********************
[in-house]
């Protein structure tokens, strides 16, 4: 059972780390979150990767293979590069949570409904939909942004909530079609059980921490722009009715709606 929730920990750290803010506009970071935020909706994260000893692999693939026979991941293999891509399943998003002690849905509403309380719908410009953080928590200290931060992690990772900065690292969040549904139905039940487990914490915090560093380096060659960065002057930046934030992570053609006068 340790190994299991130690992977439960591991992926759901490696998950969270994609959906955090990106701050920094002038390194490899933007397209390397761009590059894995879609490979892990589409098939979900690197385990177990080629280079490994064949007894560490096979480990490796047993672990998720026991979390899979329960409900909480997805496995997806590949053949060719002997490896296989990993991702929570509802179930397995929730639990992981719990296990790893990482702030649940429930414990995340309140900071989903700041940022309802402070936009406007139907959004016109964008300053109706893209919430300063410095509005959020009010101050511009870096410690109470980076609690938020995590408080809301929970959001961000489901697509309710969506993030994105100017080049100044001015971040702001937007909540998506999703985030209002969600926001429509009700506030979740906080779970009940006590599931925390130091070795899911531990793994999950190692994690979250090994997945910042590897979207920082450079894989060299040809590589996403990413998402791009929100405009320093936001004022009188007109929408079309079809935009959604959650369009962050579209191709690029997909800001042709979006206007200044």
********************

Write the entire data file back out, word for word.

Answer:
[in-house]
């Protein structure tokens, strides 16, 4: 059972780390979150990767293979590069949570409904939909942004909530079609059980921490722009009715709606 929730920990750290803010506009970071935020909706994260000893692999693939026979991941293999891509399943998003002690849905509403309380719908410009953080928590200290931060992690990772900065690292969040549904139905039940487990914490915090560093380096060659960065002057930046934030992570053609006068 340790190994299991130690992977439960591991992926759901490696998950969270994609959906955090990106701050920094002038390194490899933007397209390397761009590059894995879609490979892990589409098939979900690197385990177990080629280079490994064949007894560490096979480990490796047993672990998720026991979390899979329960409900909480997805496995997806590949053949060719002997490896296989990993991702929570509802179930397995929730639990992981719990296990790893990482702030649940429930414990995340309140900071989903700041940022309802402070936009406007139907959004016109964008300053109706893209919430300063410095509005959020009010101050511009870096410690109470980076609690938020995590408080809301929970959001961000489901697509309710969506993030994105100017080049100044001015971040702001937007909540998506999703985030209002969600926001429509009700506030979740906080779970009940006590599931925390130091070795899911531990793994999950190692994690979250090994997945910042590897979207920082450079894989060299040809590589996403990413998402791009929100405009320093936001004022009188007109929408079309079809935009959604959650369009962050579209191709690029997909800001042709979006206007200044």